Progressive city governments in thousands of cities around the world are partnering with residents to plan their futures, not through the traditional top-down advisory model, but through an exciting new process known as participatory budgeting.
Five cities in North America have undertaken the challenge of bringing thousands of residents and their ideas directly to the decision table.
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In this first opinion piece, Norman Kearney, an MA student in philosophy and public policy at the London School of Economics and Hamilton Councillor Russ Powers, discuss participatory budgeting, opening local budgeting to citizens.
They note that the process has happened in many cities in North America, including Chicago and Toronto.
In New York City, this spring, 9,000 residents spent five months planning how to spend $4 million on capital projects.
Guelph, Toronto, Chicago, and Vallejo, California have also shared their budgeting authority with residents, leading not only to better planning, but to a healthier and happier civic attitude, as well.
Hamilton could soon become the sixth city in North America to empower its residents with real decision-making power between elections, but it should keep this in mind: for a process of engagement to count as participatory budgeting, and so produce its many benefits, it must be an open, inclusive, and bottom-up process, in which the rules and roles are decided by residents, and the decisions of residents must be binding.
And, of course, there must be money on the table.
Participatory budgeting is credited to Porto Alegre, Brazil. What began in 1989 as an experiment in direct democracy has since grown to involve 50,000 residents in deciding how 20 per cent of Porto Alegre's budget is spent every year.
Imagine how many more people contribute through the grapevine - at the dinner table, at the coffee shop, on the bus - to what is happening in their city.
Crucial to the success of participatory budgeting are neighbourhood assemblies. These bodies discuss the general needs of their neighbourhoods, then, with the help of city officials, develop the general statements of need into specific spending proposals. Beyond this point the process varies considerably, but by drawing on some of the best practices from around the world we propose the following:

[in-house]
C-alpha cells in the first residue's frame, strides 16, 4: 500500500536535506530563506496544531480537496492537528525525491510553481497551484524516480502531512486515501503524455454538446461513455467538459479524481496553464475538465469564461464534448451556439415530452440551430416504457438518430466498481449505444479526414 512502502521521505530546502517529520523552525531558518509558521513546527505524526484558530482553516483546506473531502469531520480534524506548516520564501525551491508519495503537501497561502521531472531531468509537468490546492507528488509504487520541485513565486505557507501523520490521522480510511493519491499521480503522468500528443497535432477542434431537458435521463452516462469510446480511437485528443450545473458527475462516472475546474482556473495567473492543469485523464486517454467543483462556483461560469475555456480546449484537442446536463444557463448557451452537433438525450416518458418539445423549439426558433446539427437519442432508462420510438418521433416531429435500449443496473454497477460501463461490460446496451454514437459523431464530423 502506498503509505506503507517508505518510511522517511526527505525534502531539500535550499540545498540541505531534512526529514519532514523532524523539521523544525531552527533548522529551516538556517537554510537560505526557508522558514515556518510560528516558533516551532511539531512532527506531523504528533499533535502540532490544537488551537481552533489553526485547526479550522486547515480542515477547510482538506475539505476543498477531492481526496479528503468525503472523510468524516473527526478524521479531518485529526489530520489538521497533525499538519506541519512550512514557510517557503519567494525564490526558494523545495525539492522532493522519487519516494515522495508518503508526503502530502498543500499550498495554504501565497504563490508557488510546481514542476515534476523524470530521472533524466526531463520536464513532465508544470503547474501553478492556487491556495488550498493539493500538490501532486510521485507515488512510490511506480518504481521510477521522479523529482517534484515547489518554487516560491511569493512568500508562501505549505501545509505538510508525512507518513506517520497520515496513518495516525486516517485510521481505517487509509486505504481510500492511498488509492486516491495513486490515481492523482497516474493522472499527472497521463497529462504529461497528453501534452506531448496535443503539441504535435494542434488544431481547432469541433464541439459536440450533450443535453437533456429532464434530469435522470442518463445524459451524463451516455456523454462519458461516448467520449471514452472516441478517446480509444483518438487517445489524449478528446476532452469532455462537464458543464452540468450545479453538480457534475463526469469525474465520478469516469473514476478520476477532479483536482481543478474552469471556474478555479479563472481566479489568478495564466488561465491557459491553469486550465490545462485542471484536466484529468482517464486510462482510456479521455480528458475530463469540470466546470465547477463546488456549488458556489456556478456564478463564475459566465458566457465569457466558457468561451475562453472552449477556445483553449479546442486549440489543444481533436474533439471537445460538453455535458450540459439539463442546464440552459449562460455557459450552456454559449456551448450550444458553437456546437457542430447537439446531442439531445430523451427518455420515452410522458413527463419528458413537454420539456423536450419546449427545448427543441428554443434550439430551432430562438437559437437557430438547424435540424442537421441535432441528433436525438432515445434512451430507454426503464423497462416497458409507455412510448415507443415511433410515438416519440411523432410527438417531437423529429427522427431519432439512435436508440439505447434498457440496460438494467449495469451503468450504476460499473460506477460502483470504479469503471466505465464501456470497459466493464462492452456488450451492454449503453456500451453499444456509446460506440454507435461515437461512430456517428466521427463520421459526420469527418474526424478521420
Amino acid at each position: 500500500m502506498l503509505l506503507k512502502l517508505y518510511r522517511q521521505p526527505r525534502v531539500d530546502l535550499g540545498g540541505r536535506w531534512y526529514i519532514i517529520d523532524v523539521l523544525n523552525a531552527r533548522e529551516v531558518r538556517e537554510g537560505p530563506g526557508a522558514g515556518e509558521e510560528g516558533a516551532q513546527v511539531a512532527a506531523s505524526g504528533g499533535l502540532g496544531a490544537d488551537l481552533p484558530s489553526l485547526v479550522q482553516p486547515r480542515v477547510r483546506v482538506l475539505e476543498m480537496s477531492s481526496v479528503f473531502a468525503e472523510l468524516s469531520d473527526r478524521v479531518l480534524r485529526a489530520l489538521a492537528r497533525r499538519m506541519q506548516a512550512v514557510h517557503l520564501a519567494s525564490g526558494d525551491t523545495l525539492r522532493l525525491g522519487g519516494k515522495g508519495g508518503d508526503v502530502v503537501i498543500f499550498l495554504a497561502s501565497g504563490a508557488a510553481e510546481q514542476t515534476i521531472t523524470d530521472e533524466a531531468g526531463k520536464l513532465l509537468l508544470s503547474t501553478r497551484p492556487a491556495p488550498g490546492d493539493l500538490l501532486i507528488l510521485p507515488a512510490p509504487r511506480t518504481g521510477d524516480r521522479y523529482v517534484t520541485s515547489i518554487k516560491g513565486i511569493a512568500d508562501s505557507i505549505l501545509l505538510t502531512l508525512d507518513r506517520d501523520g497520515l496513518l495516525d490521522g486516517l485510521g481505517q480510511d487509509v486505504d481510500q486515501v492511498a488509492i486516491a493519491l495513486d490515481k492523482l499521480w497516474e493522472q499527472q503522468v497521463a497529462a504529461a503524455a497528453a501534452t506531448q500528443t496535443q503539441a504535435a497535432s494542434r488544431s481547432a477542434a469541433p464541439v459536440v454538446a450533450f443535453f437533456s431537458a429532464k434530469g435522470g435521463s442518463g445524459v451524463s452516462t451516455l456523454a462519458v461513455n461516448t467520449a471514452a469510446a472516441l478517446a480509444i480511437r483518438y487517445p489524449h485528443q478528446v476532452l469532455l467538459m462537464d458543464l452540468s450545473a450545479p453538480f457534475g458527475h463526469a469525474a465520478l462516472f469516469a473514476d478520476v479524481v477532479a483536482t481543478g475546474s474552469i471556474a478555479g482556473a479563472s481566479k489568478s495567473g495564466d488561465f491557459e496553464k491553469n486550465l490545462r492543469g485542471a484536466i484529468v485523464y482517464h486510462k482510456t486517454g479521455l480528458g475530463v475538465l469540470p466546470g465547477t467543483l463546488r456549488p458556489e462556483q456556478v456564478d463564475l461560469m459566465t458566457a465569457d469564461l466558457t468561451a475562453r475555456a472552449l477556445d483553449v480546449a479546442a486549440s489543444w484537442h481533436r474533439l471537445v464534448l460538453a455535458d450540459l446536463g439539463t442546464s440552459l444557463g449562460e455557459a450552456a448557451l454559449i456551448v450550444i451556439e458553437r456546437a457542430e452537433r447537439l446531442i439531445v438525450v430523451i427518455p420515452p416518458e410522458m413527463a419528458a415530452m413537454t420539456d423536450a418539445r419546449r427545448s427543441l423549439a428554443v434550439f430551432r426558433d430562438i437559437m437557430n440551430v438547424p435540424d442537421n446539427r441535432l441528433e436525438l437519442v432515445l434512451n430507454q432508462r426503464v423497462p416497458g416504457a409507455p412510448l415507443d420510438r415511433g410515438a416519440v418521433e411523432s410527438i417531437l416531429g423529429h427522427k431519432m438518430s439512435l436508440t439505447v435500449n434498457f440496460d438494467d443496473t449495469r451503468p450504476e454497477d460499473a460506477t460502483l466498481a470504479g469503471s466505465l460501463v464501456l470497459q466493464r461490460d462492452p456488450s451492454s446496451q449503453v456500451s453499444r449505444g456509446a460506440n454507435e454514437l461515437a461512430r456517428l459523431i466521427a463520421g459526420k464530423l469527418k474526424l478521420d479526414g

Assemblies would elect budget delegates to negotiate a compromise budget, which would be presented to the assemblies for their feedback. This step would allow residents the option on their ballot of choosing the product of extensive deliberation - a consensus option.
A list of all spending proposals would also appear on the ballot so that residents could rank their preferences in the event that they disagree with the compromise budget - a direct democracy option.
If support for the compromise budget fails to reach a certain threshold, say two-thirds, then the spending proposals would be funded in order of popularity until all of the available funds are exhausted. Finally, once the budget is set, assemblies would elect members to a monitoring committee that would oversee the City's implementation of residents' decisions.
Participatory budgeting drastically increases participation and creates classrooms for civic education, leading to better communication between staff, elected officials, and voters.
Residents feel empowered, and a layer of cynicism and apathy is peeled away.
Although not every proposal is feasible, and not every feasible proposal is chosen by voters, in the thousands of experiences with participatory budgeting around the world a sense of shared community ownership prevails.
Recent initiatives in Hamilton have made reference to participatory budgeting. Lets make sure we do it right: bottom-up and binding.
Russ Powers is councillor for Ward 13 and has served the community of Dundas for 25 years as a member of the Dundas Town Council, Hamilton-Wentworth Regional Council, and Canada's 38th parliament.
He is vice-president and director of the association of municipalities of Ontario.
Norman Kearney is a masters student of philosophy and public policy at the London School of Economics.
This spring he was in New York City to observe its new participatory budgeting process and to attend the first conference on participatory budgeting in North America.